Like all Alocasias, the Polly needs plenty of water. The soil should be kept consistently moist but never soggy. Unlike many other common houseplants, however, this plant does not rely heavily on its ground to store water; it holds most of its moisture in its stems. Because of this, it is important to have good quality potting soil that drains quickly.

It is also a good idea to place this plant in a bright location where the leaves can be exposed to more sun than they receive in their native tropical habitats. This will help them retain their vibrant colors. In bright light, the leaves will also grow a bit taller than they would in dim lighting.

As with most tropical plants, the Polly does best in warm temperatures. If it is allowed to get too cold, however, it will drop its leaves and will not recover.

Like other Alocasias, the Polly is toxic to pets (especially cats and dogs) and humans if eaten. It should be kept out of the reach of children.

The Polly is not a plant that often requires repotting, at least not to a larger planter. It does not mind being slightly rootbound and prefers this to being potted too much. However, when the plants are mature, it is a good idea to repot them every couple of years, especially during the spring and summer growing months. During repotting, it is a good idea to divide the plant as well. This can be done by separating what looks like one large plant above the ground into multiple small plants with their roots. This is especially helpful when the plants are crowded in their current pots.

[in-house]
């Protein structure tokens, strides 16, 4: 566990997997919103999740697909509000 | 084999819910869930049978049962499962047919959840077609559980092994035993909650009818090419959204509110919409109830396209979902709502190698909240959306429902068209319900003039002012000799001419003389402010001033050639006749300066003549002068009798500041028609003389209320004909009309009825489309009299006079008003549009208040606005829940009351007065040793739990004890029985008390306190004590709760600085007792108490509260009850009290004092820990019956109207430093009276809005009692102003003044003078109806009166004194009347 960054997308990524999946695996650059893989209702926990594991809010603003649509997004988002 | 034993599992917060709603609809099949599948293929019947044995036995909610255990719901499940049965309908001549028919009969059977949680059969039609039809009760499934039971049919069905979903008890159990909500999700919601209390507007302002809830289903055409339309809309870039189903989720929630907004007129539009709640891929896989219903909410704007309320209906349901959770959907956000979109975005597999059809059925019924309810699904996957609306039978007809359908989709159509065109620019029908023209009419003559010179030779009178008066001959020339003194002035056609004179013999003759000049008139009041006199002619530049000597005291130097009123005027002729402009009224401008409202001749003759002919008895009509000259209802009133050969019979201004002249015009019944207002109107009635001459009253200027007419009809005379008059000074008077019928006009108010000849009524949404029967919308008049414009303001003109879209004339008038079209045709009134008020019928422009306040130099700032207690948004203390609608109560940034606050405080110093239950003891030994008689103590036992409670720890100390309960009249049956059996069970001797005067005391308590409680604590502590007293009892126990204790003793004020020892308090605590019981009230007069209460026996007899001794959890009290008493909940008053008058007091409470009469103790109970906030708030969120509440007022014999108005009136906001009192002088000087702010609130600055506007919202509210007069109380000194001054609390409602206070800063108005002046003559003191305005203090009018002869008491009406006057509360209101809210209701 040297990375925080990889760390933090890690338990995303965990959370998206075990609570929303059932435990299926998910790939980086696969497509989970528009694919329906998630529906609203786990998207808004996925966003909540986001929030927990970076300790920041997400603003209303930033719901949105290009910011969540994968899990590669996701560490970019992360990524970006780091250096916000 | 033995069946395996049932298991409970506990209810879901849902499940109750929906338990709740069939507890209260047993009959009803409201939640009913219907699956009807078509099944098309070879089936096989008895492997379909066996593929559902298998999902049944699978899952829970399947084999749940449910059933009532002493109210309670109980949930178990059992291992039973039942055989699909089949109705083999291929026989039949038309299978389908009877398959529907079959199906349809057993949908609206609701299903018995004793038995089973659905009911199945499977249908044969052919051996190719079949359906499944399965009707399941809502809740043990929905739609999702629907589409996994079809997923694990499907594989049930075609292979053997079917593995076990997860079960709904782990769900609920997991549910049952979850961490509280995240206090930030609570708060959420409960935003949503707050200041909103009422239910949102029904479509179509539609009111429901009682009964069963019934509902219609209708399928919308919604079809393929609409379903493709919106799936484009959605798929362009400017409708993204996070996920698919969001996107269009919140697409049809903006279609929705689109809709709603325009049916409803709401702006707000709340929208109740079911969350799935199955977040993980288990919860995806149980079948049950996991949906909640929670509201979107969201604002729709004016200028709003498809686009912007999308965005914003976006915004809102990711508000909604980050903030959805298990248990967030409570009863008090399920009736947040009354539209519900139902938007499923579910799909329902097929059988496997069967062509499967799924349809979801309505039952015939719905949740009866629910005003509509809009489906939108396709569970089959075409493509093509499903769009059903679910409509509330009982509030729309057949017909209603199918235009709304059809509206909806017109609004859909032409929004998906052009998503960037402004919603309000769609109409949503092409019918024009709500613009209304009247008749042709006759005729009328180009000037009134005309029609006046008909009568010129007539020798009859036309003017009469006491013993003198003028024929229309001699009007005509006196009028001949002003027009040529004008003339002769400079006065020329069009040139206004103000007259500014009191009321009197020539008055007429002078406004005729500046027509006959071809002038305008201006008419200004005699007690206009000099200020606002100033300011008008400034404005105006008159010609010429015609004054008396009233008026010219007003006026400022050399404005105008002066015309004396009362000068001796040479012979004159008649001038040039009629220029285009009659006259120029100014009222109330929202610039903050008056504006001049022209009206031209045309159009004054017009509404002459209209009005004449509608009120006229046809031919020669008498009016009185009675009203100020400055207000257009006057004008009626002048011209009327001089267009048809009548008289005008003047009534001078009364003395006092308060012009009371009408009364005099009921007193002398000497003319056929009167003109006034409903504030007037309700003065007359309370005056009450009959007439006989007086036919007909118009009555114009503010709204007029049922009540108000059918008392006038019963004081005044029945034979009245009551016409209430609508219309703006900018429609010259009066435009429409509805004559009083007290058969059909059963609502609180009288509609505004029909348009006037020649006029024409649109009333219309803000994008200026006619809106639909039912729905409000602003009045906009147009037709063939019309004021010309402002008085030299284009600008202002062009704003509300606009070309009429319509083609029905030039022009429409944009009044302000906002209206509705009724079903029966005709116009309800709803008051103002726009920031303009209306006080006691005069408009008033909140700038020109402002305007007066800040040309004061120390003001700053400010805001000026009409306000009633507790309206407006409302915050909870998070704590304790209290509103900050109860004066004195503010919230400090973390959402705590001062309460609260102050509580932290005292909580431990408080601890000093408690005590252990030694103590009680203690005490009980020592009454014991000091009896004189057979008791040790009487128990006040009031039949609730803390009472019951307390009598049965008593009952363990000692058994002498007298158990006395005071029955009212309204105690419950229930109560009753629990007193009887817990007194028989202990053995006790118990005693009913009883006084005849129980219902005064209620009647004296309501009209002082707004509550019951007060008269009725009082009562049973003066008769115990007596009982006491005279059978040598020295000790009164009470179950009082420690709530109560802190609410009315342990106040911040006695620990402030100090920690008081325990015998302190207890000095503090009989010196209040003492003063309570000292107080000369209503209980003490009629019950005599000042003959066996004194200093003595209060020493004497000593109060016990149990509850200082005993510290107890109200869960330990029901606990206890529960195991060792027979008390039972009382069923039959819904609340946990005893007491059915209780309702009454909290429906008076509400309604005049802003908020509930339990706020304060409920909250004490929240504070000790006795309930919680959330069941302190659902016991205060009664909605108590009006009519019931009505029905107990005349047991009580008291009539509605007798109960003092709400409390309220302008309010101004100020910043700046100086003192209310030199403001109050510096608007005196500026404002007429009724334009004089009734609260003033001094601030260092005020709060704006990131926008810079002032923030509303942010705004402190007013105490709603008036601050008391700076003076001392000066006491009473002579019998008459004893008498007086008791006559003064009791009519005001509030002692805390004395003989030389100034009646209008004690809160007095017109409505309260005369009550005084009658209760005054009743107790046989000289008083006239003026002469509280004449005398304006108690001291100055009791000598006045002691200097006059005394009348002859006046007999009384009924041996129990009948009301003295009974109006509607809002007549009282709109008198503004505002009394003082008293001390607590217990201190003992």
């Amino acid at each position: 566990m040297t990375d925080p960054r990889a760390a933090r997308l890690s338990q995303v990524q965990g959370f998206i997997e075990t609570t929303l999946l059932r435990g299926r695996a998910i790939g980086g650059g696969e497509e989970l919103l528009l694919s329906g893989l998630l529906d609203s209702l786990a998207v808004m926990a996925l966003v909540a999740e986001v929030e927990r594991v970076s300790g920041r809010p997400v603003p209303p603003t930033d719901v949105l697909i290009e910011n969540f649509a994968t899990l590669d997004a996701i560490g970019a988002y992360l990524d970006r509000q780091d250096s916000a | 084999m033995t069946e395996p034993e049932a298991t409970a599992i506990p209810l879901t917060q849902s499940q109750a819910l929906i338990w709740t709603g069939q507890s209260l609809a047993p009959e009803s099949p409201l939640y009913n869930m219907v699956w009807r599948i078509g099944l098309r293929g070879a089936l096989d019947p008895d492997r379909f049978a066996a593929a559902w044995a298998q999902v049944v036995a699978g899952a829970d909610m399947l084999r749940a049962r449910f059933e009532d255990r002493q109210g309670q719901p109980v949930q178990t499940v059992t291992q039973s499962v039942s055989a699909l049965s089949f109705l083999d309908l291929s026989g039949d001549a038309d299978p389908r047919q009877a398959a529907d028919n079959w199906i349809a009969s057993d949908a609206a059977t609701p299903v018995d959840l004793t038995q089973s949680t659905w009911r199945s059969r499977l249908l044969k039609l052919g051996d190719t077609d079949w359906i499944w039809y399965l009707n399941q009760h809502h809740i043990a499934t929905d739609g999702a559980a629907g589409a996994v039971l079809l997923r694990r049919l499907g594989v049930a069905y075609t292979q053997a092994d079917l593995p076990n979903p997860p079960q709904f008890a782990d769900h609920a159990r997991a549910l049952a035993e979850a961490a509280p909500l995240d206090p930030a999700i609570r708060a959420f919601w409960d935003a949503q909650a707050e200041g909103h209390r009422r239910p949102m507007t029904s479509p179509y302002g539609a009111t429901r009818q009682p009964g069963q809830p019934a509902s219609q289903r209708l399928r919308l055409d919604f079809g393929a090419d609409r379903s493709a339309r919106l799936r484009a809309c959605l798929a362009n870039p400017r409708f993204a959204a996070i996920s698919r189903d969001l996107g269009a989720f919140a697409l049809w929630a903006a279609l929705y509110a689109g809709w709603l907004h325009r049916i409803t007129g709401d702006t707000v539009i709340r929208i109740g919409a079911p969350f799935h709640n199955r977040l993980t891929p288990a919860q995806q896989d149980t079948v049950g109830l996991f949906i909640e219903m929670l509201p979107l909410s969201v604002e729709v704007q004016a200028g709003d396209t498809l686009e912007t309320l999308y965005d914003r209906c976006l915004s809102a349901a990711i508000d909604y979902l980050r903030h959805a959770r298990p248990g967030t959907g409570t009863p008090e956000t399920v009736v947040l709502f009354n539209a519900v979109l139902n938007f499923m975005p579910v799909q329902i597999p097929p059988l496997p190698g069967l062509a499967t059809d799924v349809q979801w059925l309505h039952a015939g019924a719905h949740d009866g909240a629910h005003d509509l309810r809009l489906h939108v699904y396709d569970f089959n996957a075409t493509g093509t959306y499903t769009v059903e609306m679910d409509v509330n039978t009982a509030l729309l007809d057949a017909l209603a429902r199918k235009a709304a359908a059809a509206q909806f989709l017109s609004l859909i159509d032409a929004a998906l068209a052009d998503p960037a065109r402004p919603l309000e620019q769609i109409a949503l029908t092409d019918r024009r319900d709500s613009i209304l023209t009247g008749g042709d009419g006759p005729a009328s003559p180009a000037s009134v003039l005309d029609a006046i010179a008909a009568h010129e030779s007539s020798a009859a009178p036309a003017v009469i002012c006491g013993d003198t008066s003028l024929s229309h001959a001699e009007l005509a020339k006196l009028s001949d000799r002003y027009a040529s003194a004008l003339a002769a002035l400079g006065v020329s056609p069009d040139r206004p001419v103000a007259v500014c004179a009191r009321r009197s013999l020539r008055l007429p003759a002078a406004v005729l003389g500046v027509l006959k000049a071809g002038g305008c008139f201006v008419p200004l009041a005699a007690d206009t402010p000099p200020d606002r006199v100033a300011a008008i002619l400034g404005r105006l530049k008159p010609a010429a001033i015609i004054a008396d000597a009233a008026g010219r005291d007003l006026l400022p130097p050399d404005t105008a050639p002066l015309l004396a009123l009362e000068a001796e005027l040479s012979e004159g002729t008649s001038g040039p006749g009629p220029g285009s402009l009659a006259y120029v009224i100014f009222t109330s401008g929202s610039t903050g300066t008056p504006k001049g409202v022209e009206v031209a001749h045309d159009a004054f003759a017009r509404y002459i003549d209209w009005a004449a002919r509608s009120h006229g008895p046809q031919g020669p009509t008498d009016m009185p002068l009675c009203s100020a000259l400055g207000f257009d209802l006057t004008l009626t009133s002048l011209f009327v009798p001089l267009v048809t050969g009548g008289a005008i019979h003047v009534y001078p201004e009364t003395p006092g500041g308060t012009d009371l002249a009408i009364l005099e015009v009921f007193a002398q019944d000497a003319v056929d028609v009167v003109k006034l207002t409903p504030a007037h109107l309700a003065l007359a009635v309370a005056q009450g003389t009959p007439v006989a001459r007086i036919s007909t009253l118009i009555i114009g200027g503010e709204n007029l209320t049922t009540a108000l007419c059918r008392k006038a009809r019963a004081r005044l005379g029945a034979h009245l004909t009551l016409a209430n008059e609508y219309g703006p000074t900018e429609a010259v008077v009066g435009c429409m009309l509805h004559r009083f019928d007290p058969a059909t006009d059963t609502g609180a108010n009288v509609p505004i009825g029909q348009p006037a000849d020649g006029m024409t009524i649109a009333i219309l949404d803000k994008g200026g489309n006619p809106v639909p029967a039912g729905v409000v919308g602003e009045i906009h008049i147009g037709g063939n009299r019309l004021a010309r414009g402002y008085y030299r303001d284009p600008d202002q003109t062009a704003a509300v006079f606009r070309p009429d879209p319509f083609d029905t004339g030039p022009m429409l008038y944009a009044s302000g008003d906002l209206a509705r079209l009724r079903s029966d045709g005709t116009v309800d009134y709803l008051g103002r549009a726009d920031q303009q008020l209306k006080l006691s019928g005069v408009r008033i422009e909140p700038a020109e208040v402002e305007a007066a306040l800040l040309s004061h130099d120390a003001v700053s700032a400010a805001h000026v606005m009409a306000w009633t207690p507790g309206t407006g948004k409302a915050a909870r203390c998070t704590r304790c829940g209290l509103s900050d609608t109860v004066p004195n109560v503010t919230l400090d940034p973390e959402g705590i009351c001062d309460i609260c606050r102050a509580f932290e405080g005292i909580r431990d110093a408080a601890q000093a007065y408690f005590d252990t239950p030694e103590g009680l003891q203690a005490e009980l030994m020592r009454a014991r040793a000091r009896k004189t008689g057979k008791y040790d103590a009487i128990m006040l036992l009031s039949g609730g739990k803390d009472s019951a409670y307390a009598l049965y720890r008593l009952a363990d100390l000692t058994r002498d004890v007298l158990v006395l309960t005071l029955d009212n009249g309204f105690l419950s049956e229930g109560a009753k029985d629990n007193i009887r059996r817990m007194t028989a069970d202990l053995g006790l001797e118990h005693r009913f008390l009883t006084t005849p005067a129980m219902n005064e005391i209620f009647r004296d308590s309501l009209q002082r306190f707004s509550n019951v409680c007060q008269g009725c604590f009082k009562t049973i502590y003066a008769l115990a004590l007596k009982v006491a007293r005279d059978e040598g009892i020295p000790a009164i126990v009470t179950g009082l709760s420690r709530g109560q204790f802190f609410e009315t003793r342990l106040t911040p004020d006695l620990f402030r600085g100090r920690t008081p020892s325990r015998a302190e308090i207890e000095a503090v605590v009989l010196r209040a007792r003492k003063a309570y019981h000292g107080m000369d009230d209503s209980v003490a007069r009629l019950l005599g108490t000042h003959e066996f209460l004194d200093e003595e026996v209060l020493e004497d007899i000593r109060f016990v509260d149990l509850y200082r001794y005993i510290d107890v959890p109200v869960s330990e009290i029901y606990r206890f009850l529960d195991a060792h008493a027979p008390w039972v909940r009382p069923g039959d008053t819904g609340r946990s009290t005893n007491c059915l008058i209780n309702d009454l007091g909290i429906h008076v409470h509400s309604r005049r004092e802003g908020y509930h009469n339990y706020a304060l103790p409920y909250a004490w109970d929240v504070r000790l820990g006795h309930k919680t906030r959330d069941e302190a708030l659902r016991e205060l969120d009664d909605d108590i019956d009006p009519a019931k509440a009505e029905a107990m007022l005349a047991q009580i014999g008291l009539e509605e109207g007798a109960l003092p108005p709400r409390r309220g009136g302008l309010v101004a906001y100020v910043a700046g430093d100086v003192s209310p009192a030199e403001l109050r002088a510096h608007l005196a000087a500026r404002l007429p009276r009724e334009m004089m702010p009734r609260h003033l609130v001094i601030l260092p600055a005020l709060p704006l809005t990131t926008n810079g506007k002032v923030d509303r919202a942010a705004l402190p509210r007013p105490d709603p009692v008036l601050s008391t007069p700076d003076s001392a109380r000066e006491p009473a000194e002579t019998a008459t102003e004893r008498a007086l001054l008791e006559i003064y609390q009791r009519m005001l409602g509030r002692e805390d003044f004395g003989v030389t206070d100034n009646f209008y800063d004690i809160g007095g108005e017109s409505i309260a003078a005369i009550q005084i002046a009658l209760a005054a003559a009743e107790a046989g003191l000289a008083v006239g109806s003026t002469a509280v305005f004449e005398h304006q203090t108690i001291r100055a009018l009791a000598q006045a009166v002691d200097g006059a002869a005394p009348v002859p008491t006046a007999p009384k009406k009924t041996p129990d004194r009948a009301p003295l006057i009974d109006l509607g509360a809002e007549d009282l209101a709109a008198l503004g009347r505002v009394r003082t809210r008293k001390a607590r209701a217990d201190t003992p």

Variegated

Featuring frilly arrowhead-shaped leaves in dark green and high contrasted veining, the Variegated is a dramatic addition to any plant gang. This plant is known to go dormant in winter, but it will quickly come back with warm weather if the growing conditions are right. Water it regularly, but do not overwater. These plants are moisture-loving, and bone-dry soil spells disaster for them. They also don’t like to sit in standing water for long periods, so regular checks of the soil’s moisture will help you keep your plant healthy.

This plant does best in bright to moderate filtered light and is as happy as a houseplant or patio specimen. If grown in low light, the leaf color on the adaxial surface may fade to black. This is due to the plant being stressed and not receiving enough light to make photosynthesis. If this happens, it is a good idea to move the plant to a more sun-dappled spot in your home or patio.

Fertilize every other week using a liquid fertilizer. Adding a general-purpose houseplant fertilizer to the water you use to water your plant is also recommended. Flush the container occasionally with clean water to remove salts from the potting mix.